Equipment detects unexploded ordnance on site

27 June 2017 | By James Kenny

The technology could help detect unexploded ordnance on construction sites (

An Australian company has developed technology to better detect unexploded bombs buried beneath construction sites.

Gap EOD has customised equipment originally developed for the resources sector which will now allow for ultra-high definition digital mapping of sites.

Named the UltraTEM system, it uses sensors to distinguish closely spaced individual targets, providing accurate estimates of object position and depth and producing auditable digital recording of all data.

According to the company, the equipment can scan up to 3.5m in depth around a site and overall is a faster technique then more traditional methods of detecting unexploded ordnance (UXO).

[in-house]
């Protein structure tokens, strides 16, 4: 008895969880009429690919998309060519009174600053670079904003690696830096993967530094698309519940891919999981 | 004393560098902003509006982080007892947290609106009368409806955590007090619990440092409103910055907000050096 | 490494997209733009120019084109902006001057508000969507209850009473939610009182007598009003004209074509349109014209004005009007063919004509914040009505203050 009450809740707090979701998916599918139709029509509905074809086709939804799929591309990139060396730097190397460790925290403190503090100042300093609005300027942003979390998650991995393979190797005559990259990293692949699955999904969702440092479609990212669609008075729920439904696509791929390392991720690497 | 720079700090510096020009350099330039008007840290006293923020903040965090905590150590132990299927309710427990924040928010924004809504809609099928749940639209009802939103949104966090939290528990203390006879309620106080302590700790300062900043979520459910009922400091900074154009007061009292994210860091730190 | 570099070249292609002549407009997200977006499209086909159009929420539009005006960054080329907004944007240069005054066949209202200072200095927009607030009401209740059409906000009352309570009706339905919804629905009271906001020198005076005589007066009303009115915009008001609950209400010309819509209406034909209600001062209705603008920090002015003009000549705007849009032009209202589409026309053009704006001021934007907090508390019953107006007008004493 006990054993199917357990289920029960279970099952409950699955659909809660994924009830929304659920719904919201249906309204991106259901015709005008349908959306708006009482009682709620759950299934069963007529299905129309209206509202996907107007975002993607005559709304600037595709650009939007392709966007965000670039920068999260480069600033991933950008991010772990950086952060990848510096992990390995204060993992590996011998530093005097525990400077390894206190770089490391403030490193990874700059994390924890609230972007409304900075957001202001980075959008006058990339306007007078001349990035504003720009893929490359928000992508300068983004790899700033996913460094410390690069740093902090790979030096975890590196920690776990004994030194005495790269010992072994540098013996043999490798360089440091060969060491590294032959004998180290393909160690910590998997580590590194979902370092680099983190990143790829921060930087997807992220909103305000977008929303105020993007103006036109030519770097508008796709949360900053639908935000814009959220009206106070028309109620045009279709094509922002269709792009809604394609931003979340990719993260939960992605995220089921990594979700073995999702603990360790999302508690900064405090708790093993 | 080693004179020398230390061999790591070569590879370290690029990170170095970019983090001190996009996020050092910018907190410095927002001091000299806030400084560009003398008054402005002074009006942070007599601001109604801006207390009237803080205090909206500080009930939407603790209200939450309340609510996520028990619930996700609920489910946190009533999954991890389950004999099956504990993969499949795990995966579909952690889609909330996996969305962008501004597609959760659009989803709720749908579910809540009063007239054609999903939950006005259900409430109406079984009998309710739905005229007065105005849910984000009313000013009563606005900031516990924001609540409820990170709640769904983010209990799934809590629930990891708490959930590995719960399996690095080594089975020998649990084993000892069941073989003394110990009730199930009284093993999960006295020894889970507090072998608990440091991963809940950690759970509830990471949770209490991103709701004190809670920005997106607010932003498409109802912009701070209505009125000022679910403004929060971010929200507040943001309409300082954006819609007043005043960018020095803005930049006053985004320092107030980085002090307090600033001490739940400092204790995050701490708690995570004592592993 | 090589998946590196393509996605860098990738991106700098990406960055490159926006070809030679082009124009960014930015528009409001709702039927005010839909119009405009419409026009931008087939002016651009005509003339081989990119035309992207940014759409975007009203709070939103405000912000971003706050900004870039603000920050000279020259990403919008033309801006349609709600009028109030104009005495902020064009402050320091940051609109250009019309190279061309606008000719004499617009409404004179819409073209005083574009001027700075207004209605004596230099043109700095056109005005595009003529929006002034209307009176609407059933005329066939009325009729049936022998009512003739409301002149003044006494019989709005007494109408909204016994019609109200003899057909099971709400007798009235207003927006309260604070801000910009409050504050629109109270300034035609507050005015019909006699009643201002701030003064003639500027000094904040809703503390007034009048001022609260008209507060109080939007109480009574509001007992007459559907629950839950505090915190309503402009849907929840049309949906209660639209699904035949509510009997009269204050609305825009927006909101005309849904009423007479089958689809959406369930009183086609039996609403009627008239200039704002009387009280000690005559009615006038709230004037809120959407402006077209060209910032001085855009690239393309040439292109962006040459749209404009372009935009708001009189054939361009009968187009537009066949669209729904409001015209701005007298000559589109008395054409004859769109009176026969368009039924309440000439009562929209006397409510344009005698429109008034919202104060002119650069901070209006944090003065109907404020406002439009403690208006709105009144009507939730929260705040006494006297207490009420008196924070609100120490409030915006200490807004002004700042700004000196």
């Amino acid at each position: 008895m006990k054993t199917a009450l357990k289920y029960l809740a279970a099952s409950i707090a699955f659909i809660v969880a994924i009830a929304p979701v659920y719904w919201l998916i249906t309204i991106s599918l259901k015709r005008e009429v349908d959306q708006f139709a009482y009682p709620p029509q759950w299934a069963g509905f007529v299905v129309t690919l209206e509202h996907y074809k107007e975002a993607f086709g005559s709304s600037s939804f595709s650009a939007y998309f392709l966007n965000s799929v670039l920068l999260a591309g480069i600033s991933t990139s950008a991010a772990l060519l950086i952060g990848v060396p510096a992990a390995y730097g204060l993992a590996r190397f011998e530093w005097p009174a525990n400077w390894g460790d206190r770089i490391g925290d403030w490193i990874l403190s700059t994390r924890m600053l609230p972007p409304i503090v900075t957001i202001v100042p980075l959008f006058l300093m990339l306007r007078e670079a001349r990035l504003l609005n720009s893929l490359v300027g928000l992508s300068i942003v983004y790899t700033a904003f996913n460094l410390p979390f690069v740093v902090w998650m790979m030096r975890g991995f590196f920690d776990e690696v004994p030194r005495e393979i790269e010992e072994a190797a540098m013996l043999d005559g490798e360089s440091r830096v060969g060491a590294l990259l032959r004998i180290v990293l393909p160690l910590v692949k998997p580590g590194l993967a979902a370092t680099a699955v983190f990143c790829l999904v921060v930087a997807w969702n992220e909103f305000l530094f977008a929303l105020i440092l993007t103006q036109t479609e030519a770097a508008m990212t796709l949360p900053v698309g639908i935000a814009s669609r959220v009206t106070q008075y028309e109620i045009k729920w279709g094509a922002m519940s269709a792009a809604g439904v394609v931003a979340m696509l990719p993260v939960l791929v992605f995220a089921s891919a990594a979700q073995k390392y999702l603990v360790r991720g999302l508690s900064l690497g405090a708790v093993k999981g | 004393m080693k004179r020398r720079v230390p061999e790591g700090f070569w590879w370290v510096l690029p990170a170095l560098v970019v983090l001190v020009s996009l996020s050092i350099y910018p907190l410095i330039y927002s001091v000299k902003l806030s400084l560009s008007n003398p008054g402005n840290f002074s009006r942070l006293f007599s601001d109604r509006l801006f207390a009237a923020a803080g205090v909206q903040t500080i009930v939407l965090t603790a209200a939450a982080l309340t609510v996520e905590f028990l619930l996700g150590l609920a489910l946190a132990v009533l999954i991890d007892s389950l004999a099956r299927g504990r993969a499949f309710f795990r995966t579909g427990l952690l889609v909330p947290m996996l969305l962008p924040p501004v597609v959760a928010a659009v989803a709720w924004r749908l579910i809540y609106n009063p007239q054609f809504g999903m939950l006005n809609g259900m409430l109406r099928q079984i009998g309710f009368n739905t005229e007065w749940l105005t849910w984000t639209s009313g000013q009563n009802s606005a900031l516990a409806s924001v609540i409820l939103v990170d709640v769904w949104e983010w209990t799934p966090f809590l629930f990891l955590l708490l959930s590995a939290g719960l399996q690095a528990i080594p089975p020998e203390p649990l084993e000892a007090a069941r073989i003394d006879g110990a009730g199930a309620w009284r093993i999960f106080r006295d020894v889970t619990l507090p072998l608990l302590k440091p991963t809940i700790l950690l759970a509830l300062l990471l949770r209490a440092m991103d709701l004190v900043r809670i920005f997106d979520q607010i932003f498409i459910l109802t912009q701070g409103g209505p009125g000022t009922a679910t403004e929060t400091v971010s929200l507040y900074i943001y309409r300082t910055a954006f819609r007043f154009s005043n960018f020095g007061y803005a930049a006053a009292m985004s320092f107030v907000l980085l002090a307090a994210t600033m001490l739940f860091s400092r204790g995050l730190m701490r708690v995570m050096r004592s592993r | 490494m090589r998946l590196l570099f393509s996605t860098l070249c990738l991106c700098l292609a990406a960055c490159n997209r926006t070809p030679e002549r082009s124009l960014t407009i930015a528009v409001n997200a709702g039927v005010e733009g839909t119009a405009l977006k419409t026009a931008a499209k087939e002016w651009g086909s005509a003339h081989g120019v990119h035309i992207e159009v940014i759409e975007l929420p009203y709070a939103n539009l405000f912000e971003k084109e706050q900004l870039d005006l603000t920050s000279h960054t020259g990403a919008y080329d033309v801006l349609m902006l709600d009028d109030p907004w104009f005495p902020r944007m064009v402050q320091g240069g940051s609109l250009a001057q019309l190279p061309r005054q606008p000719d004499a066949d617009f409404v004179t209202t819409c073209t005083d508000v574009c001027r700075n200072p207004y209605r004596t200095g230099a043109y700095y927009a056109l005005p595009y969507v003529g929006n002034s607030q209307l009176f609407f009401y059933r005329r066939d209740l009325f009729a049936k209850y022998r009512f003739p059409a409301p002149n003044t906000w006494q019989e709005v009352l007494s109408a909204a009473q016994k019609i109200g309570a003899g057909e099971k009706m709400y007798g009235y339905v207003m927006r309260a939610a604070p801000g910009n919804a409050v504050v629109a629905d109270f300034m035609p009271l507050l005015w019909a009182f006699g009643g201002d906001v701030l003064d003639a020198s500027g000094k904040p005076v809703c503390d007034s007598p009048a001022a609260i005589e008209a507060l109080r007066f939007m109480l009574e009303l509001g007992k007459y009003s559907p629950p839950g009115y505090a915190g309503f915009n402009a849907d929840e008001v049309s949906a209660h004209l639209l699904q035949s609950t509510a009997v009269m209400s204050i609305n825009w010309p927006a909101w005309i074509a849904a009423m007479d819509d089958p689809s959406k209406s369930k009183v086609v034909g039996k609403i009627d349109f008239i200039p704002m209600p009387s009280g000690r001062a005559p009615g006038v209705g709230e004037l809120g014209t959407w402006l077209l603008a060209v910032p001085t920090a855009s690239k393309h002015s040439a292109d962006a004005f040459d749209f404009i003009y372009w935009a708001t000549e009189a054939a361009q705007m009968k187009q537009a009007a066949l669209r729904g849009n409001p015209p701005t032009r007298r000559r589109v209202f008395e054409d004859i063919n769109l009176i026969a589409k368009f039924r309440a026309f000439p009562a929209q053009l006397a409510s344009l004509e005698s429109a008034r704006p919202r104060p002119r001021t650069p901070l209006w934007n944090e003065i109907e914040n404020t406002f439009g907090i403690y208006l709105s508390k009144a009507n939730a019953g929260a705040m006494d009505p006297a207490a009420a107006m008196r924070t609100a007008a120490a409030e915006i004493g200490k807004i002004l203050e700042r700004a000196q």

UXO is a threat to developers and subcontractors on construction sites around the world because any underground activity, such as the laying of pipelines and cables or foundation works, can dislodge and potentially detonate them.

The company was recently called to sweep Portsmouth Harbour due to concerns an unexploded German sea mine from the Second World War might be encountered during dredging work.

Dr Stephen Billings, director at Gap EOD, explained: “We found a large unexploded German bomb in Portsmouth, resulting in the harbour’s immediate closure and controlled detonation of the weapon.”

He says the new system and equipment has taken seven years to develop and his team has also recently been commissioned to sweep for projectiles along the Ho Chi Minh trail in Laos, where 80 unexploded bombs are believed to remain from the Vietnam War.

Image: Leonid Spektor/

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